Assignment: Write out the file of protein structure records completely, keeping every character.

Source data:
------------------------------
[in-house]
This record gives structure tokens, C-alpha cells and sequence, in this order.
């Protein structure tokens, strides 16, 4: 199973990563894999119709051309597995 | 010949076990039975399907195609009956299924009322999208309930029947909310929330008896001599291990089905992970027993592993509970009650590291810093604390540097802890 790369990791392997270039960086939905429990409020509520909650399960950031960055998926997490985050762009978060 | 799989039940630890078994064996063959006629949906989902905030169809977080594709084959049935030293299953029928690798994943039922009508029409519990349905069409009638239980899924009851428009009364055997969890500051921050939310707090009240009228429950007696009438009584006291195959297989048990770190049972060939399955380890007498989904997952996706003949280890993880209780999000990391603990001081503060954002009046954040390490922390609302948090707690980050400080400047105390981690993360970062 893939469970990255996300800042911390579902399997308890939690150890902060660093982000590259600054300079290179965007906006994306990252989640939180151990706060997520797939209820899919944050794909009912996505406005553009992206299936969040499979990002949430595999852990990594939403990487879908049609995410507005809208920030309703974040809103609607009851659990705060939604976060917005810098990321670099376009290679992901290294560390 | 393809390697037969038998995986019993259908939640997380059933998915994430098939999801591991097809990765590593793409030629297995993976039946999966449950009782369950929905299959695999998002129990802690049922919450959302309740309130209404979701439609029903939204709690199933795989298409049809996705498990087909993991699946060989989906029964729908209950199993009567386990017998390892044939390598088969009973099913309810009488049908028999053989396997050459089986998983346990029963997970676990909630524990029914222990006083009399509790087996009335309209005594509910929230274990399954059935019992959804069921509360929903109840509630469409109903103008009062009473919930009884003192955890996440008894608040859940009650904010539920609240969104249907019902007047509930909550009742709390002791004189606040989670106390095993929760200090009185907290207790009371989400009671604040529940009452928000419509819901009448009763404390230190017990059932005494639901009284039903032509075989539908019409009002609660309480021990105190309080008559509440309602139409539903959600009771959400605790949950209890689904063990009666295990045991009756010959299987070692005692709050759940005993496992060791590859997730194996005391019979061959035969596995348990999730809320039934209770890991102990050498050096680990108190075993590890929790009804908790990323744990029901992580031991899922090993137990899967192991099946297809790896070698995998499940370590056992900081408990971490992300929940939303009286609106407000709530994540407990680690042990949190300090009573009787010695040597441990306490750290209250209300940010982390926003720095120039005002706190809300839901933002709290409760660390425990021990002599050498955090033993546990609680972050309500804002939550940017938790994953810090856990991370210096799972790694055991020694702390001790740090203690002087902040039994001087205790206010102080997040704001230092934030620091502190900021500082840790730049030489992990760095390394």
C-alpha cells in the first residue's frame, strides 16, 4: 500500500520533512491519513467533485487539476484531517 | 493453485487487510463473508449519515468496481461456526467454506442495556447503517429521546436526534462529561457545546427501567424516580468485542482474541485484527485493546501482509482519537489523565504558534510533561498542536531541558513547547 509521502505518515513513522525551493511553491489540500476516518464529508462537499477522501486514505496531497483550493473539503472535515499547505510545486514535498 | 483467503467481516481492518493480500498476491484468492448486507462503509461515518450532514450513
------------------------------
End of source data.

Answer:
[in-house]
This record gives structure tokens, C-alpha cells and sequence, in this order.
């Protein structure tokens, strides 16, 4: 199973990563894999119709051309597995 | 010949076990039975399907195609009956299924009322999208309930029947909310929330008896001599291990089905992970027993592993509970009650590291810093604390540097802890 790369990791392997270039960086939905429990409020509520909650399960950031960055998926997490985050762009978060 | 799989039940630890078994064996063959006629949906989902905030169809977080594709084959049935030293299953029928690798994943039922009508029409519990349905069409009638239980899924009851428009009364055997969890500051921050939310707090009240009228429950007696009438009584006291195959297989048990770190049972060939399955380890007498989904997952996706003949280890993880209780999000990391603990001081503060954002009046954040390490922390609302948090707690980050400080400047105390981690993360970062 893939469970990255996300800042911390579902399997308890939690150890902060660093982000590259600054300079290179965007906006994306990252989640939180151990706060997520797939209820899919944050794909009912996505406005553009992206299936969040499979990002949430595999852990990594939403990487879908049609995410507005809208920030309703974040809103609607009851659990705060939604976060917005810098990321670099376009290679992901290294560390 | 393809390697037969038998995986019993259908939640997380059933998915994430098939999801591991097809990765590593793409030629297995993976039946999966449950009782369950929905299959695999998002129990802690049922919450959302309740309130209404979701439609029903939204709690199933795989298409049809996705498990087909993991699946060989989906029964729908209950199993009567386990017998390892044939390598088969009973099913309810009488049908028999053989396997050459089986998983346990029963997970676990909630524990029914222990006083009399509790087996009335309209005594509910929230274990399954059935019992959804069921509360929903109840509630469409109903103008009062009473919930009884003192955890996440008894608040859940009650904010539920609240969104249907019902007047509930909550009742709390002791004189606040989670106390095993929760200090009185907290207790009371989400009671604040529940009452928000419509819901009448009763404390230190017990059932005494639901009284039903032509075989539908019409009002609660309480021990105190309080008559509440309602139409539903959600009771959400605790949950209890689904063990009666295990045991009756010959299987070692005692709050759940005993496992060791590859997730194996005391019979061959035969596995348990999730809320039934209770890991102990050498050096680990108190075993590890929790009804908790990323744990029901992580031991899922090993137990899967192991099946297809790896070698995998499940370590056992900081408990971490992300929940939303009286609106407000709530994540407990680690042990949190300090009573009787010695040597441990306490750290209250209300940010982390926003720095120039005002706190809300839901933002709290409760660390425990021990002599050498955090033993546990609680972050309500804002939550940017938790994953810090856990991370210096799972790694055991020694702390001790740090203690002087902040039994001087205790206010102080997040704001230092934030620091502190900021500082840790730049030489992990760095390394």
C-alpha cells in the first residue's frame, strides 16, 4: 500500500520533512491519513467533485487539476484531517 | 493453485487487510463473508449519515468496481461456526467454506442495556447503517429521546436526534462529561457545546427501567424516580468485542482474541485484527485493546501482509482519537489523565504558534510533561498542536531541558513547547 509521502505518515513513522525551493511553491489540500476516518464529508462537499477522501486514505496531497483550493473539503472535515499547505510545486514535498 | 483467503467481516481492518493480500498476491484468492448486507462503509461515518450532514450513